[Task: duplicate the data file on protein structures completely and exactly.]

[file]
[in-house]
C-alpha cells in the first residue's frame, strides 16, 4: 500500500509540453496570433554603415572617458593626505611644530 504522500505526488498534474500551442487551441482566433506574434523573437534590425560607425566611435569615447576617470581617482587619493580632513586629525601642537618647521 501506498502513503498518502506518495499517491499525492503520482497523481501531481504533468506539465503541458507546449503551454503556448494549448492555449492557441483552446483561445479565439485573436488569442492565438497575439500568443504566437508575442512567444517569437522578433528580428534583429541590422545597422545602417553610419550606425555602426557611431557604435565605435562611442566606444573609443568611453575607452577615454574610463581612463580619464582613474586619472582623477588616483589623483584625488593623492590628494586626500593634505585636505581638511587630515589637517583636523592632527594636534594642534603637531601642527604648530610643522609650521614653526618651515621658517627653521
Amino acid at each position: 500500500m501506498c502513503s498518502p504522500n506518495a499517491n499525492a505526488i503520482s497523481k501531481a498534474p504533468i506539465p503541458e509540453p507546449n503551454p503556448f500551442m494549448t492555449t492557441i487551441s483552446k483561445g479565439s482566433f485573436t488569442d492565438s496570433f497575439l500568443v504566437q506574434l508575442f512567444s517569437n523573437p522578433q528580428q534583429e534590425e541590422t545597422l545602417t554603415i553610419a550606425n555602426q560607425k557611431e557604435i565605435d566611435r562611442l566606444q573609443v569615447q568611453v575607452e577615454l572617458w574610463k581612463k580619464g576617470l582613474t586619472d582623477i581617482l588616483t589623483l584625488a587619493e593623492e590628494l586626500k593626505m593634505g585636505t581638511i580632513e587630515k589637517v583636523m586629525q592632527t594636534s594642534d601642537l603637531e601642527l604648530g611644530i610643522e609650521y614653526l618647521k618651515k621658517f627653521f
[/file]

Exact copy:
[in-house]
C-alpha cells in the first residue's frame, strides 16, 4: 500500500509540453496570433554603415572617458593626505611644530 504522500505526488498534474500551442487551441482566433506574434523573437534590425560607425566611435569615447576617470581617482587619493580632513586629525601642537618647521 501506498502513503498518502506518495499517491499525492503520482497523481501531481504533468506539465503541458507546449503551454503556448494549448492555449492557441483552446483561445479565439485573436488569442492565438497575439500568443504566437508575442512567444517569437522578433528580428534583429541590422545597422545602417553610419550606425555602426557611431557604435565605435562611442566606444573609443568611453575607452577615454574610463581612463580619464582613474586619472582623477588616483589623483584625488593623492590628494586626500593634505585636505581638511587630515589637517583636523592632527594636534594642534603637531601642527604648530610643522609650521614653526618651515621658517627653521
Amino acid at each position: 500500500m501506498c502513503s498518502p504522500n506518495a499517491n499525492a505526488i503520482s497523481k501531481a498534474p504533468i506539465p503541458e509540453p507546449n503551454p503556448f500551442m494549448t492555449t492557441i487551441s483552446k483561445g479565439s482566433f485573436t488569442d492565438s496570433f497575439l500568443v504566437q506574434l508575442f512567444s517569437n523573437p522578433q528580428q534583429e534590425e541590422t545597422l545602417t554603415i553610419a550606425n555602426q560607425k557611431e557604435i565605435d566611435r562611442l566606444q573609443v569615447q568611453v575607452e577615454l572617458w574610463k581612463k580619464g576617470l582613474t586619472d582623477i581617482l588616483t589623483l584625488a587619493e593623492e590628494l586626500k593626505m593634505g585636505t581638511i580632513e587630515k589637517v583636523m586629525q592632527t594636534s594642534d601642537l603637531e601642527l604648530g611644530i610643522e609650521y614653526l618647521k618651515k621658517f627653521f